Scott and Dan hit up the comics racks from 44 years ago!
Hey, it’s just Scott and me this time in RETRO HOT PICKS — and we’re looking back at the best on the racks from the week of Aug. 26, 1976.
Now, last time in RETRO HOT PICKS, we visited the week of Aug. 19, 1981, with guest Anthony Durso. (Click here.) So let’s see what the world of comics had to had to offer five years earlier.
(Keep in mind that comics came out on multiple days back then — as has become the case now. So these are technically the comics that went on sale between Aug. 23 and Aug. 29.)
Let’s set the scene, then: Jimmy Carter won the Democratic nomination for president, with Gerald Ford looking to maintain the office he inherited from the disgraced Richard Nixon. It was pretty much a cinema wasteland in August 1976, though the subpar Westworld sequel Futureworld was in theaters. It was also rerun season, but All In the Family was a ratings juggernaut nonetheless. The big song on the Billboard 100 was the eternally catchy Don’t Go Breaking My Heart by Elton John and Kiki Dee. Meanwhile, the very of-the-moment Frampton Comes Alive ruled the album chart.
Dan Greenfield, editor, 13th Dimension
Batman Family #8, DC. I have written many times that, pound for pound, Batman Family was the most consistently entertaining Bat-title of the ’70s and this issue was one of the absolute highlights — the second part of the Joker’s Daughter trilogy, which is one of the greatest Robin (and Batgirl) stories ever told. It was also the Teen Wonder’s first full-length story. I don’t care how off-the-wall the whole Joker’s Daughter/Catgirl/Riddler’s Daughter/Penguin’s Daughter/Scarecrow’s Daughter thing was, it was immensely fun and remains one of my fondest comics reading memories growing up. (Click here for writer Bob Rozakis’ take.)
Adventures on the Planet of the Apes #10, Marvel. I was — and am — a HUGE Apes fan, so I remember being so excited to see a POTA comic for the first time (other than Power Records). This is part of Doug Moench and Alfredo Alcala’s adaptation of the wonderfully wacky Beneath the Planet of the Apes and I read this thing over and over and over. These stories first appeared in Marvel’s black-and-white POTA mag but decades later I got the complete run of these color issues. Love them.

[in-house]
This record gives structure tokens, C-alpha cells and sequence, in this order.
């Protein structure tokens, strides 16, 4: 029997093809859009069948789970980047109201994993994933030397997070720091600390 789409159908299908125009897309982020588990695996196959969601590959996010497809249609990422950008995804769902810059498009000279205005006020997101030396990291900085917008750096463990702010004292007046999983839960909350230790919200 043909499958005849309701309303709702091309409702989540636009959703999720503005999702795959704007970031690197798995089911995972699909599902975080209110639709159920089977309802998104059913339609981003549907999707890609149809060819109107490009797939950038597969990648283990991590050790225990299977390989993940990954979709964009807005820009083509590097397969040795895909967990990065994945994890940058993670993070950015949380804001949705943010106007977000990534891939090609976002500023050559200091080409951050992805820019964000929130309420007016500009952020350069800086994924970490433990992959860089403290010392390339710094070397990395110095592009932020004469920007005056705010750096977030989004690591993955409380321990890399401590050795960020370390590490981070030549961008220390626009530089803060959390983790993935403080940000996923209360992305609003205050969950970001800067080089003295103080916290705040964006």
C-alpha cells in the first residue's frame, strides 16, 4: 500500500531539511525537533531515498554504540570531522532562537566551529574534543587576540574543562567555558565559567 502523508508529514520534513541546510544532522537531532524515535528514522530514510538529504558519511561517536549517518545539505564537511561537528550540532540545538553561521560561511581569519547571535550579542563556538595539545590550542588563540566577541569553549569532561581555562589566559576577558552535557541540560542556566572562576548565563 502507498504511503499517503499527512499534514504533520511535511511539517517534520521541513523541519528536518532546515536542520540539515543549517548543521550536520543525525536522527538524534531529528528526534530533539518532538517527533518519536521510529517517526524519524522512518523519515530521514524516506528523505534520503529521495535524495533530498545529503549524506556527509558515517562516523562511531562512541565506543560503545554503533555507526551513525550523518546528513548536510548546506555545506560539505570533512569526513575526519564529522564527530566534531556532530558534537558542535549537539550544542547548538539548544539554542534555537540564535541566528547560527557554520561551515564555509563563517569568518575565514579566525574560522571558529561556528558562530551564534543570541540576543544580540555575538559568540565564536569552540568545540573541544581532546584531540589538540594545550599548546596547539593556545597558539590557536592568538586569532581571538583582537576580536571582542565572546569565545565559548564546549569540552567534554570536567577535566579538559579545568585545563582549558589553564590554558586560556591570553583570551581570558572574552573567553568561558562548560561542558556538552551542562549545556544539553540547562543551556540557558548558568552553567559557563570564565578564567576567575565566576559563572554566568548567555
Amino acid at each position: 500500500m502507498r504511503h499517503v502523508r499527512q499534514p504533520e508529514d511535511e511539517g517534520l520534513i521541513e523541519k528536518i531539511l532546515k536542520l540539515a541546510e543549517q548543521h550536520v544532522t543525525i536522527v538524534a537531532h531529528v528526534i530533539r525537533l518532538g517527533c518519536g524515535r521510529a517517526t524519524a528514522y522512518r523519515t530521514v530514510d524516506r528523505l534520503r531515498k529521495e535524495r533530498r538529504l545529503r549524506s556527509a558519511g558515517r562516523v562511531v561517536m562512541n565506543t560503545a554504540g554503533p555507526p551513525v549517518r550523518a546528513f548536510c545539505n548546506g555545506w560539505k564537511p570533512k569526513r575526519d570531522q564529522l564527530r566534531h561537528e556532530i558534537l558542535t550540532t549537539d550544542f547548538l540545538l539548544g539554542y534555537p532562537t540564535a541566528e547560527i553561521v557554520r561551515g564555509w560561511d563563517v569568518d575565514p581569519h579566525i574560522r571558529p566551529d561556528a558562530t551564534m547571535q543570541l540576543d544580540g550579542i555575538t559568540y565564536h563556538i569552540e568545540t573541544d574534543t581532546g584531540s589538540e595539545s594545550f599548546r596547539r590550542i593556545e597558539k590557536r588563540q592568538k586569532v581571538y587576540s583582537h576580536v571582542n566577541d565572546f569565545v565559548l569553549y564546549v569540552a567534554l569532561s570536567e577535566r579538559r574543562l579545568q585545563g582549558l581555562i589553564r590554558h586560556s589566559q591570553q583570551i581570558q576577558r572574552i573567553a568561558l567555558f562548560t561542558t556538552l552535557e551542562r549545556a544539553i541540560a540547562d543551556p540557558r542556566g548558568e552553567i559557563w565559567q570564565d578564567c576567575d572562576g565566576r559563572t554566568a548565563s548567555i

Adventure Comics #448, DC. I don’t remember seeing this on the stands at the time, but if I had, I would have snapped it up and made sure I brought it to the beach with me.
Scott Tipton, contributor-at-large, 13th Dimension
Super Friends #1, DC Comics. Finding this was a big deal, since I was already so in love with the TV show. But even then, I couldn’t help but be a little disappointed in the selection of the “Super-Foes.” I mean, Penguin and Toyman were dull enough, but who the hell was the Human Flying Fish?
Howard the Duck #6, Marvel. When I was reading Howard as a kid, I was too young to really get my head around the notion of satire, but I knew it was funnier than any other comic, but I also knew I had to pay attention or I would miss something. I also soon discovered that they benefited from multiple readings as I got older and began to recognize more and more of the literary, pop-culture and topical references.
Amazing Adventures #39, Marvel. I bought this off the racks having no idea who Killraven was and not knowing it was the last issue. It’s a beautiful comic, with breathtaking P. Craig Russell art, and it also really creeped me out when I was little.
Fantastic Four #176, Marvel. Any time there was an Impossible Man appearance on a cover, it was an automatic buy for me.
— RETRO HOT PICKS! On Sale The Week of Aug. 19 — in 1981, with ANTHONY DURSO! Click here.
— RETRO HOT PICKS! On Sale The Week of Aug. 12 — in 1964, with TOM PEYER! Click here.